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Giant Pandas Giant Pandas
Biology, Veterinary Medicine and Management
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15 - Medical management of captive adult and geriatric giant pandas

Published online by Cambridge University Press:  09 August 2009

Donald L. Janssen
Affiliation:
San Diego Zoo, Zoological Society of San Diego
Patrick Morris
Affiliation:
San Diego Zoo, Zoological Society of San Diego
Meg Sutherland-Smith
Affiliation:
San Diego Zoo, Zoological Society of San Diego
Mark Greenberg
Affiliation:
San Diego Medical Center
Desheng Li
Affiliation:
China Conservation and Research Center for the Giant Panda
Nathalie Mauroo
Affiliation:
Ocean Park
Spelman Lucy
Affiliation:
National Zoological Park
David E. Wildt
Affiliation:
Smithsonian National Zoological Park, Washington DC
Anju Zhang
Affiliation:
Chengdu Research Base of Giant Panda Breeding
Hemin Zhang
Affiliation:
Wildlife Conservation and Research Center for Giant Pandas
Donald L. Janssen
Affiliation:
Zoological Society of San Diego
Susie Ellis
Affiliation:
Conservation Breeding Specialist Group
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Summary

INTRODUCTION

The medical management of giant pandas has advanced significantly in recent years due to cooperative programmes between Chinese and western institutions, specifically zoos and breeding centres. Key to these partnerships have been veterinarians who have become committed to understanding the diseases affecting this species. Progress has emanated from efforts such as the Biomedical Survey (see Chapter 4) and international personnel exchanges related to giant panda loans to western zoos (see Chapter 22). The result has been many opportunities for veterinarians working with giant pandas to share philosophies, tools, expertise and knowledge which, in turn, have vastly improved medical care of this species in captivity.

There are unique as well as overlapping medical issues impacting the giant panda according to age. For example, Chapter 13 has already addressed health-related topics facing neonates and juveniles. After four years of age, however, the giant panda has matured physically and sexually, leaving behind many of the diseases associated with its youth. Then, after the age of 20 years and during the period of reproductive senescence, another set of potential problems face managers and veterinarians – degenerative changes related to the geriatric condition. Because health and reproduction are improving so rapidly in the ex situ panda population, it is a given that more animals will live longer, requiring more sophisticated veterinary management to ensure well-being for up to 25 years of age or beyond.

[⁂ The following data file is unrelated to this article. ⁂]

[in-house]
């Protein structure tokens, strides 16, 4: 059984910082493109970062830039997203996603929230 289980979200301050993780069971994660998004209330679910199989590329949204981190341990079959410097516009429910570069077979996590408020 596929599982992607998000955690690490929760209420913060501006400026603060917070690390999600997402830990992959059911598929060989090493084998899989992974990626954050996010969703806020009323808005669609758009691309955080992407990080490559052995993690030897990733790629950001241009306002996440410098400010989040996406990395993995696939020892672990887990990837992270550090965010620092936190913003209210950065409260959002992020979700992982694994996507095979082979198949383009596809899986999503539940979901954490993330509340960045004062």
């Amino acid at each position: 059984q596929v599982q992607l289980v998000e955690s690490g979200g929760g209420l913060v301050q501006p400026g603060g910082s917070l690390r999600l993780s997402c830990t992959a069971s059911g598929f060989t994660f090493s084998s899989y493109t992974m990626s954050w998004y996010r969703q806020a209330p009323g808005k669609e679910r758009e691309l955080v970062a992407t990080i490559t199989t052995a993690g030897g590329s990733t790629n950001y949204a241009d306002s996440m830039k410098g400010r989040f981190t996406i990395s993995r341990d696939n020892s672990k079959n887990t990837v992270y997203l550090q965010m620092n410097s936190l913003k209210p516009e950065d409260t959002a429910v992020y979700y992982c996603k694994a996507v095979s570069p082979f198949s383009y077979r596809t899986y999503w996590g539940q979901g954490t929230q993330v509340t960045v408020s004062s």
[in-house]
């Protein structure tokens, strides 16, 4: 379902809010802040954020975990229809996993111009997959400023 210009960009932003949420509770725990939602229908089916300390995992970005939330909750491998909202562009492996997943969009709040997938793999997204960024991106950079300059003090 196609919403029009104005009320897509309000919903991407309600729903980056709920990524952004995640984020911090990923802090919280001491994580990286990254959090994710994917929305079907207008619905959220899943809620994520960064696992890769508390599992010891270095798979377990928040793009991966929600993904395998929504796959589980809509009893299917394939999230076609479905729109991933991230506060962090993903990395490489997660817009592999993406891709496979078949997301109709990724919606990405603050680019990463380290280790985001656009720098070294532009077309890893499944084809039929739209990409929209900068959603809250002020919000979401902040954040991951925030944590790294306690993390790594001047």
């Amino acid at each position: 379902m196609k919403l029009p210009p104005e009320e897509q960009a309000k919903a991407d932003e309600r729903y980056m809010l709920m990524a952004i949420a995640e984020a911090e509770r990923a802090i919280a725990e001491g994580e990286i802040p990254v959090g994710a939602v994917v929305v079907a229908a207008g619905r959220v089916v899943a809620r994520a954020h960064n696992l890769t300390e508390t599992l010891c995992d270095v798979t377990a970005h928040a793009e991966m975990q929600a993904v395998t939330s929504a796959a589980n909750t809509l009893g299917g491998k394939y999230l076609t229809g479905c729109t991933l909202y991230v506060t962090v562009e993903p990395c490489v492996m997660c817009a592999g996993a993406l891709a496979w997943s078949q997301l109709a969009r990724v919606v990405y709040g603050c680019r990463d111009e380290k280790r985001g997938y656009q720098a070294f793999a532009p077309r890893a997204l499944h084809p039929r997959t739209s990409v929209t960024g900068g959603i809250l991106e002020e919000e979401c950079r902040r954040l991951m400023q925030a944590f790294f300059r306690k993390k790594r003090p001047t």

This chapter describes the authors' medical experiences with adult and aged giant pandas living in zoos, especially in the USA.

Type
Chapter
Information
Giant Pandas
Biology, Veterinary Medicine and Management
, pp. 353 - 376
Publisher: Cambridge University Press
Print publication year: 2006

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References

Bush, M., Montali, R. J., Phillips, L. G.et al. (1984). Anemia and renal failure in a giant panda. Journal of the American Veterinary Medical Association, 185, 1435–7.Google Scholar
Chen, Y. and Pan, X. (1991). Etiological studies on acute enteritis in giant pandas. Proceedings of the Third Asian Bear Conference, Harbin, China, p. 193 (abstr.).
Deem, S. L., Spelman, L. H., Yates, R. A., and Montali, R. J. (2000). Canine distemper in terrestrial carnivores: a review. Journal of Zoo and Wildlife Medicine, 31, 441–51.Google ScholarPubMed
Mainka, S. A. (1999). Giant panda management and medicine in China. In Zoo and Wild Animal Medicine V, ed. Fowler, M. E. and Miller, E.. Philadelphia, PA: W. B. Saunders Co., pp. 410–14.Google Scholar
Mainka, S. A., Qiu, X., He, T. and Appel, M. J. (1994). Serologic survey of giant pandas (Ailuropoda melanoleuca) and domestic dogs and cats in the Wolong Reserve, China. Journal of Wildlife Diseases, 30, 86–9.CrossRefGoogle ScholarPubMed
Mauroo, N. F., Routh, A. and Hu, W. (2003). Diagnosis and management of systemic hypertension in a giant panda (Ailuropoda melanoleuca). Proceedings of the American Association of Zoo Veterinarians, ed. C. K. Baer. Minneapolis, MN pp. 289–90.Google Scholar
Qiu, X. and Mainka, S. A. (1993). Review of mortality of the giant panda (Ailuropoda melanoleuca). Journal of Zoo and Wildlife Medicine, 24, 425–9.Google Scholar
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